City Planning’s Technological Advancement Working Group

When I launched this blog site, I invited you to Own Your City. It was a request for your presence and participation, in taking ownership over the city that you call home. I identified the existing mechanisms to do this – public meetings, open houses, advisory groups – and the need to figure out new and additional ways to engage.

Earlier this year as part of the development of the City Planning Division’s new Strategic Plan, I initiated a series of  “Quick Hits” and polled my staff to see if anyone was willing to take them on.

Maybe I should have called it Own Your Division. Regardless, that’s exactly what happened.

Staff came forward and took ownership over a series of initiatives that were designed to improve how we serve Torontonians.  These Quick Hits were actions we could undertake immediately – with existing resources – to respond to a real need within our Division, or in the City.

I wrote earlier about Planners in Public Spaces, which was also a Quick Hit, but today I would like to let you in one of our other important, although more internal, Quick Hits: our Technological Advancement Working Group.

We are constantly exploring ways to use technology to be more efficient, and to find ways to innovate.  Technology holds the potential to better unlock our access to the evidence and data we need to inform policy recommendations.  But it’s a bit tricky – investing in new technology can be a sinkhole, and we have to be very prudent with the monies we have for programs and equipment.

Over the past year we have rolled out some initiatives that significantly improve the customer service of the Planning Division, demonstrating that with a small investment, we can increase access to data and information for all (see the Application Information Center) and we can also reduce staff time and circulation time required in the application process (we launched the e-submission and review of applications, in Heritage Preservation Services, this year).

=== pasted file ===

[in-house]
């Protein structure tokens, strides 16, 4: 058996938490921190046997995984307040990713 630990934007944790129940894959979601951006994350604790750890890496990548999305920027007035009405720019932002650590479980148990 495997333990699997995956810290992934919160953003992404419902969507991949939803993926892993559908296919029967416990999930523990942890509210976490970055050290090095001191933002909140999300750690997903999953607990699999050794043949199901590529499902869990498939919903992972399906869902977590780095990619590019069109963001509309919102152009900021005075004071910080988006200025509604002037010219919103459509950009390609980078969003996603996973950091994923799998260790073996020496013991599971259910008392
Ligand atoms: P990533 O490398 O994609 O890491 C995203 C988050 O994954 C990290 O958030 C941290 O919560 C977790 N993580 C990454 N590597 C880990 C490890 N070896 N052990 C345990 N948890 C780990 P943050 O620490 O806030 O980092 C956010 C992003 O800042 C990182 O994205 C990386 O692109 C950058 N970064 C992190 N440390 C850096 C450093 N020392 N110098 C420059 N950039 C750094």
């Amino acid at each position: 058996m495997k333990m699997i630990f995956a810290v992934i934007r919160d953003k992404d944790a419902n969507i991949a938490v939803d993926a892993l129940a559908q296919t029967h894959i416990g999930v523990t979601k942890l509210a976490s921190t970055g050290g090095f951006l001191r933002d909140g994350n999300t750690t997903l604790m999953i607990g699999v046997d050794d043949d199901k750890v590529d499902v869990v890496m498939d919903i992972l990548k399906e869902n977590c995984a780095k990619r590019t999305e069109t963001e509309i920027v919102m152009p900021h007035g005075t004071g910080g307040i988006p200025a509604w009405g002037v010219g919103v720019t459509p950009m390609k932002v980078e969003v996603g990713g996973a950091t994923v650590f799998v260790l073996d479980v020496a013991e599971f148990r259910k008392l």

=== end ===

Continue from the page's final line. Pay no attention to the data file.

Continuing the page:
But this is an area where we need to be seeking continuous improvement, given that the technologies that can potentially support our work are constantly changing.

The mandate of the Technological Advancement Working Group was to investigate and provide recommendations related to leveraging technology to improve our planning processes and to function more efficiently.

This work to-date has resulted in 16 recommendations, divided into 4 pillars of improvement: Productivity, Programming, Communication and Consultation.

I would like to highlight a few of the key recommendations to give you a sense of some of the small but important improvements we can make to better use technology within the Division.

Central Statistics Repository – This initiative will create an online, user-friendly platform where the public can freely access development statistics. These statistics help framework the emerging trends that are occurring in the city and assist the public in understanding how the city grows. Rather than individually responding to the frequent requests we receive for data, the Central Statistics Repository will increase our efficiency and help us move towards more open and transparent data.

Public Consultation – New technologies now allow more innovative approaches to public consultation that go well beyond the traditional town hall meeting. Earlier this year as part of the Feeling Congested consultation, the Planning Division used an interactive online survey tool and social media campaign that engaged thousands of Torontonians in a conversation about the future of transportation. By improving our ability to collect and analyze data, we are able to make stronger, informed recommendations supported by evidence and research.

An example of an interactive online survey tool used during the Feeling Congested consultation.

An example of an interactive online survey tool used during the Feeling Congested consultation.

 

ePortal – In moving towards our goal of a paperless working environment, we are seeking to make the development application review process electronic. An ePortal would increase the efficiency of the planning process by allowing our development partners to sign in and submit comments on development applications.

I believe there are sometimes small changes that we can make that result in large outcomes; in City Planning, we are committed to finding ways to use technology to better respond to our mandate to be leaders and collaborators in building a great city.